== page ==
The most recent round of US-China talks ended on a positive note on January 31. President Trump tweeted, “No final deal will be made until my friend President Xi, and I, meet in the near future to discuss and agree on some of the long standing and more difficult points.”
The US is seeking far-reaching reforms from China and not just lowering the trade deficit. The US said that the trade talks mainly covered seven points. The points include intellectual property rights, China’s cyber warfare, forced technology transfers, the tariff and non-tariff barriers faced by US companies doing business in China, massive state subsidies, industrial overcapacity, “market barriers and tariffs that limit United States sales of manufactured goods, services, and agriculture to China,” and currency manipulation.
After the initial euphoria about a US-China trade deal, realism seems to be taking hold. Last week, President Trump said that he won’t be meeting President Jinping before the March 2 deadline. Larry Kudlow, the White House’s top economic advisor, also pointed to “pretty sizeable” differences.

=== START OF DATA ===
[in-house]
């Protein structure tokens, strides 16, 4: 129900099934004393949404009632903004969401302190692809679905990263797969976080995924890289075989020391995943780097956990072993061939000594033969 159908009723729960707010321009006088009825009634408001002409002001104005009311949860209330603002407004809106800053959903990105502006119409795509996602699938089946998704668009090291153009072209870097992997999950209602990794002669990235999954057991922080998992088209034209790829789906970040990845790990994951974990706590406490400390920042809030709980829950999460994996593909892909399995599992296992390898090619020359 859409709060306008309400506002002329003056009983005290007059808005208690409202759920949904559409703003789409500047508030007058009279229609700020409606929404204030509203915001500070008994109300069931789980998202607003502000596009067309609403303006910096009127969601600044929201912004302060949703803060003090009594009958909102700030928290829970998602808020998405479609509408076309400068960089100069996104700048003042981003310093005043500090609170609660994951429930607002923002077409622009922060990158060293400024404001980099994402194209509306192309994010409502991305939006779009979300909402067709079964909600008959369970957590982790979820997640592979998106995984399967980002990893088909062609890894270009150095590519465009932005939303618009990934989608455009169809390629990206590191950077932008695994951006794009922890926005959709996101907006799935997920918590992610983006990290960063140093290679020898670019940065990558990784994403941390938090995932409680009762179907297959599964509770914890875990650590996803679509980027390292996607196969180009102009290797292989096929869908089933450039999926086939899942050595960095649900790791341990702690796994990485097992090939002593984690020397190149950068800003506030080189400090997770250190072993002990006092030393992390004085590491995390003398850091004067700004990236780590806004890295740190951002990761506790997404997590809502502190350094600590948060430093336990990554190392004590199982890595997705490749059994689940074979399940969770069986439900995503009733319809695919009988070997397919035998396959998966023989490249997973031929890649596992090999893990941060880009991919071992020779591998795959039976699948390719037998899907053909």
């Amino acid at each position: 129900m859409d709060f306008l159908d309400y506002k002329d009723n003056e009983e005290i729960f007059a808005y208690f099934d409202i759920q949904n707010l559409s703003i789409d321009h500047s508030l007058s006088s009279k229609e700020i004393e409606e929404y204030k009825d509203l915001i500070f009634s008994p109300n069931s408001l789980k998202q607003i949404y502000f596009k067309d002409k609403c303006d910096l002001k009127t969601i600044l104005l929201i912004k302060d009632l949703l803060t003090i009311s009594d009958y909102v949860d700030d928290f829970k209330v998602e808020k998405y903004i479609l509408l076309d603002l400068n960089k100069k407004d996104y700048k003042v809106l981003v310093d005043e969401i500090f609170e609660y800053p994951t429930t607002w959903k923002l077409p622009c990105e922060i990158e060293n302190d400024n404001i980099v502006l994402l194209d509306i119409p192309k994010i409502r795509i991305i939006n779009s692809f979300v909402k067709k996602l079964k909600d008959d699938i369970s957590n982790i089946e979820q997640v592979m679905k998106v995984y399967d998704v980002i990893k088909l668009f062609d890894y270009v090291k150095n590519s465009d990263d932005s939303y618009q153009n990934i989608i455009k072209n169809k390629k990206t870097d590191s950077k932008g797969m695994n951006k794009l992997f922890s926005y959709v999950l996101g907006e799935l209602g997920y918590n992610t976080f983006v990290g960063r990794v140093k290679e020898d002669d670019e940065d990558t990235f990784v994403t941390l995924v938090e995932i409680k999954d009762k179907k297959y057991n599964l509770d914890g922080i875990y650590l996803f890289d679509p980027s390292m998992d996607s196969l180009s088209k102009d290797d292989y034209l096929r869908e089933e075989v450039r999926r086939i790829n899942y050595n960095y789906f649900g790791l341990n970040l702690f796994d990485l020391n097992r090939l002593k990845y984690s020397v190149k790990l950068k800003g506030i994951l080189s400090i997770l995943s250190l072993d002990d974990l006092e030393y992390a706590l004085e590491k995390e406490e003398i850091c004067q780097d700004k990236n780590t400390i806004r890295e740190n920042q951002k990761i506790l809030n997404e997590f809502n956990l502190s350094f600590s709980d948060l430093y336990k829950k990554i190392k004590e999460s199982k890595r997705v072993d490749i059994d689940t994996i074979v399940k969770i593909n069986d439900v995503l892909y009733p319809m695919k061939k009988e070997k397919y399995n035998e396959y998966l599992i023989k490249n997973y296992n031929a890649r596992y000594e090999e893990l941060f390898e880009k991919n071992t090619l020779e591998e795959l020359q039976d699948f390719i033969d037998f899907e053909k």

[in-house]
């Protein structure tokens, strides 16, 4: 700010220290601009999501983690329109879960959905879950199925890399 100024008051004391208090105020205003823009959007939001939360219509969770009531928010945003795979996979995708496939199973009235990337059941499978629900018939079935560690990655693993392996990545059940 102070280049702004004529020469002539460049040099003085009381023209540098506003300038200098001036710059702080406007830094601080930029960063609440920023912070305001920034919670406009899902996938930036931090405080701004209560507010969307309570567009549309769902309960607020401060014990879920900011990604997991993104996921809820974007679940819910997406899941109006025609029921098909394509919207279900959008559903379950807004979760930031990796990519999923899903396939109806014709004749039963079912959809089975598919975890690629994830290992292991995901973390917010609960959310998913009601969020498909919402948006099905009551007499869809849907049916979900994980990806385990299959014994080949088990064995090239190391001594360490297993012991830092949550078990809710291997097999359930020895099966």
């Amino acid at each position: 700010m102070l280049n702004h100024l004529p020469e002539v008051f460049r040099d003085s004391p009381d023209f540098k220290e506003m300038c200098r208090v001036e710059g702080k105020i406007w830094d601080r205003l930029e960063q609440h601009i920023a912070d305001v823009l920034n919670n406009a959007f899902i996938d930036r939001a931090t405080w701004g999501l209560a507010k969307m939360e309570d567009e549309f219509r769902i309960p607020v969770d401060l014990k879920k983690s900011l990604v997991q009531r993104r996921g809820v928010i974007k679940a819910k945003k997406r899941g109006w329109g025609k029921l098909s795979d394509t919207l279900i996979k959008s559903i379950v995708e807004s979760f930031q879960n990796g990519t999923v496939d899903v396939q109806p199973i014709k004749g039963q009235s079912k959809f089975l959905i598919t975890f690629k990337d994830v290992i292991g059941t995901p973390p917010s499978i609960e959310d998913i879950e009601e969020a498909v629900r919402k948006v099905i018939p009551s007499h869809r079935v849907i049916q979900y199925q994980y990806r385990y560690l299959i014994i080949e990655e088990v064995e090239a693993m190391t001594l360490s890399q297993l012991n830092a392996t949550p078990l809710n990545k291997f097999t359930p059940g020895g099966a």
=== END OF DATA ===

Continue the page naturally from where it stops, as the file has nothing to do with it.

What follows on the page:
While the US (QQQ) is seeking wide-ranging reforms from China (TCEHY) (BABA), it won’t be easy for China to agree to all of the demands. While the two sides can reach some sort of consensus on lowering the trade imbalance, the more contentious issues of state subsidies and industrial overcapacity will likely take time to resolve and could be difficult to monitor.
While equity markets (IBM) (MSFT) rallied sharply last month with stocks like NVIDIA (NVDA), Netflix (NFLX), General Electric (GE), and Micron (MU) trading with strong gains, we could see bears like their chances in February.
Read Brace for Volatility: Three Key Deadlines Loom to learn more.